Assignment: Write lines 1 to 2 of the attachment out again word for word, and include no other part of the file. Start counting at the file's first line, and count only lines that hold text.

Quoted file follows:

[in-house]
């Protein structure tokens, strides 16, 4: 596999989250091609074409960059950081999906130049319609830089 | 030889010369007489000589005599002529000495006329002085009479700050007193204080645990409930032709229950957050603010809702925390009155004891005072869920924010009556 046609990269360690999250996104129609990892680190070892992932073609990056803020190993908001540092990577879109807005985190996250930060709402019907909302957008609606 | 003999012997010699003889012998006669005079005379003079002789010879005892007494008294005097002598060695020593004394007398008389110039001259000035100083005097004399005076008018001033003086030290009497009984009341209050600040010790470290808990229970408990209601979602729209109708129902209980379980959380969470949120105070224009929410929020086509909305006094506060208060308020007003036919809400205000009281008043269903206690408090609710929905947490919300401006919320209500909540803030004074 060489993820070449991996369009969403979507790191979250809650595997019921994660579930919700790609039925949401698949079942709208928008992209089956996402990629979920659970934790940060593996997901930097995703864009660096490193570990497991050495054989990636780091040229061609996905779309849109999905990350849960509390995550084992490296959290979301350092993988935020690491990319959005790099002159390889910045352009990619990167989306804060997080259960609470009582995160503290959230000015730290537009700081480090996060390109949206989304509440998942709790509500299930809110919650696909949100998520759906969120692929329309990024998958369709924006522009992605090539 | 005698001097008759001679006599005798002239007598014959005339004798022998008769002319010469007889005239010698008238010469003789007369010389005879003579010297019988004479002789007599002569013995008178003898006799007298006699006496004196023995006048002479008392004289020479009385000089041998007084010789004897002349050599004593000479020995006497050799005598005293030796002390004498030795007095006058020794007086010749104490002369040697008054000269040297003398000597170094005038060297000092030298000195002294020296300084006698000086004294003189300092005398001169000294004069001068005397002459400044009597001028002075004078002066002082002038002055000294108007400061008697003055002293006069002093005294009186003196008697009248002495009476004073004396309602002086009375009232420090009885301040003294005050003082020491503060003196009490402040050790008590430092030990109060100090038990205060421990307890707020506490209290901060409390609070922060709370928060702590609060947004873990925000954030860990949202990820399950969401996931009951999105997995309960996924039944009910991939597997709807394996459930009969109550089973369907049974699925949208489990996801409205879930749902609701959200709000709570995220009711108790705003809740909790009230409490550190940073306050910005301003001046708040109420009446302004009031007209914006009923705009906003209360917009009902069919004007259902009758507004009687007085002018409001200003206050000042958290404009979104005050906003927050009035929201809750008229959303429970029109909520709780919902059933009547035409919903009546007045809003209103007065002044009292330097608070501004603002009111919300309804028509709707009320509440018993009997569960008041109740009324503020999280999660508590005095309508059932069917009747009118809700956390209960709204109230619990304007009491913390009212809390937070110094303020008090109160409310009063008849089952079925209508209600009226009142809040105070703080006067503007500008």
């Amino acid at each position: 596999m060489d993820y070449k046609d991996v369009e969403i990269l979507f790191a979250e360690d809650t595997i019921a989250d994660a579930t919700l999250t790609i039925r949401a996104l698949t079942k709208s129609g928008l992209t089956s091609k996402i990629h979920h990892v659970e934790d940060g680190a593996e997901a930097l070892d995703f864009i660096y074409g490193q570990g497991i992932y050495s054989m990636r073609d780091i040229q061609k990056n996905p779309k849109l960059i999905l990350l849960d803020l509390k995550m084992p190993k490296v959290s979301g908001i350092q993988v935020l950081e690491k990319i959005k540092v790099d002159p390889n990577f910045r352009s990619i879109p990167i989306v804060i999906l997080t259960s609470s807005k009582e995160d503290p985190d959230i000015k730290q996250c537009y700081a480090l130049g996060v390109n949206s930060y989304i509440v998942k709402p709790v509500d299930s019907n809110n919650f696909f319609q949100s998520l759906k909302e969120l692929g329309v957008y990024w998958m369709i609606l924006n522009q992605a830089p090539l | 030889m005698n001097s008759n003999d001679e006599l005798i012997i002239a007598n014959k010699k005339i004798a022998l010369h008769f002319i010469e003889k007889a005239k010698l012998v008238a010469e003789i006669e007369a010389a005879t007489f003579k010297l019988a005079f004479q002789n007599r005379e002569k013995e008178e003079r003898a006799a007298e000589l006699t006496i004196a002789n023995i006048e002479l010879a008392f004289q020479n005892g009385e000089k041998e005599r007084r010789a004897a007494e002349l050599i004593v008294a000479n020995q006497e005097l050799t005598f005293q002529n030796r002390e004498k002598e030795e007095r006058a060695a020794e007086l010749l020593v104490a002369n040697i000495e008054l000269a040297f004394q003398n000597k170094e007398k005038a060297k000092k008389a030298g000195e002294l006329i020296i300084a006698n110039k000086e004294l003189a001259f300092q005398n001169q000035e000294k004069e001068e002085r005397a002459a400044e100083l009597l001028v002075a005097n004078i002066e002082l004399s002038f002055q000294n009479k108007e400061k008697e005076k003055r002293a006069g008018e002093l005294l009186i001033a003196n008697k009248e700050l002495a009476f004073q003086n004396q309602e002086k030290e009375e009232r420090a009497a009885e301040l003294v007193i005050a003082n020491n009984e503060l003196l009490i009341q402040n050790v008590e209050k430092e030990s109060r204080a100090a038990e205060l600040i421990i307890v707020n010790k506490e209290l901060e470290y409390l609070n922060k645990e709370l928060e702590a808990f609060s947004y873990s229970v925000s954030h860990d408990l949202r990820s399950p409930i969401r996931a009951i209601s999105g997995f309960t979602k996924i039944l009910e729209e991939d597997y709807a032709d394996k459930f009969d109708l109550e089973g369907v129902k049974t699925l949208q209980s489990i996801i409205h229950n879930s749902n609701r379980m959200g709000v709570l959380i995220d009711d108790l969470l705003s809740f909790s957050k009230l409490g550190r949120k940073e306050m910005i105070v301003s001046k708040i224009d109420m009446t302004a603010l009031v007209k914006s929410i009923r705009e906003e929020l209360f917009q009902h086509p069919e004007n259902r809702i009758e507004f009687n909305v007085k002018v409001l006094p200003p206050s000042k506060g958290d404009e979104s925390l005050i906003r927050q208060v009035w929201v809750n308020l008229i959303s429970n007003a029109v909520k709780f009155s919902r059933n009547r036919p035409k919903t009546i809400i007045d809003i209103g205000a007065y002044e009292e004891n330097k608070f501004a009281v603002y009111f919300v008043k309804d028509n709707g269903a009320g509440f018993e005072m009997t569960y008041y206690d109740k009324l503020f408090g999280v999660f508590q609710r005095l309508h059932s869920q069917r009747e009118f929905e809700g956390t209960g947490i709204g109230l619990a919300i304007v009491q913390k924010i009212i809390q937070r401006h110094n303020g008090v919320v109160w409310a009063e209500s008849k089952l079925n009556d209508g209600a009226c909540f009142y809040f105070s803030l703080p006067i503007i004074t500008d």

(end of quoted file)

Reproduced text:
[in-house]
């Protein structure tokens, strides 16, 4: 596999989250091609074409960059950081999906130049319609830089 | 030889010369007489000589005599002529000495006329002085009479700050007193204080645990409930032709229950957050603010809702925390009155004891005072869920924010009556 046609990269360690999250996104129609990892680190070892992932073609990056803020190993908001540092990577879109807005985190996250930060709402019907909302957008609606 | 003999012997010699003889012998006669005079005379003079002789010879005892007494008294005097002598060695020593004394007398008389110039001259000035100083005097004399005076008018001033003086030290009497009984009341209050600040010790470290808990229970408990209601979602729209109708129902209980379980959380969470949120105070224009929410929020086509909305006094506060208060308020007003036919809400205000009281008043269903206690408090609710929905947490919300401006919320209500909540803030004074 060489993820070449991996369009969403979507790191979250809650595997019921994660579930919700790609039925949401698949079942709208928008992209089956996402990629979920659970934790940060593996997901930097995703864009660096490193570990497991050495054989990636780091040229061609996905779309849109999905990350849960509390995550084992490296959290979301350092993988935020690491990319959005790099002159390889910045352009990619990167989306804060997080259960609470009582995160503290959230000015730290537009700081480090996060390109949206989304509440998942709790509500299930809110919650696909949100998520759906969120692929329309990024998958369709924006522009992605090539 | 005698001097008759001679006599005798002239007598014959005339004798022998008769002319010469007889005239010698008238010469003789007369010389005879003579010297019988004479002789007599002569013995008178003898006799007298006699006496004196023995006048002479008392004289020479009385000089041998007084010789004897002349050599004593000479020995006497050799005598005293030796002390004498030795007095006058020794007086010749104490002369040697008054000269040297003398000597170094005038060297000092030298000195002294020296300084006698000086004294003189300092005398001169000294004069001068005397002459400044009597001028002075004078002066002082002038002055000294108007400061008697003055002293006069002093005294009186003196008697009248002495009476004073004396309602002086009375009232420090009885301040003294005050003082020491503060003196009490402040050790008590430092030990109060100090038990205060421990307890707020506490209290901060409390609070922060709370928060702590609060947004873990925000954030860990949202990820399950969401996931009951999105997995309960996924039944009910991939597997709807394996459930009969109550089973369907049974699925949208489990996801409205879930749902609701959200709000709570995220009711108790705003809740909790009230409490550190940073306050910005301003001046708040109420009446302004009031007209914006009923705009906003209360917009009902069919004007259902009758507004009687007085002018409001200003206050000042958290404009979104005050906003927050009035929201809750008229959303429970029109909520709780919902059933009547035409919903009546007045809003209103007065002044009292330097608070501004603002009111919300309804028509709707009320509440018993009997569960008041109740009324503020999280999660508590005095309508059932069917009747009118809700956390209960709204109230619990304007009491913390009212809390937070110094303020008090109160409310009063008849089952079925209508209600009226009142809040105070703080006067503007500008």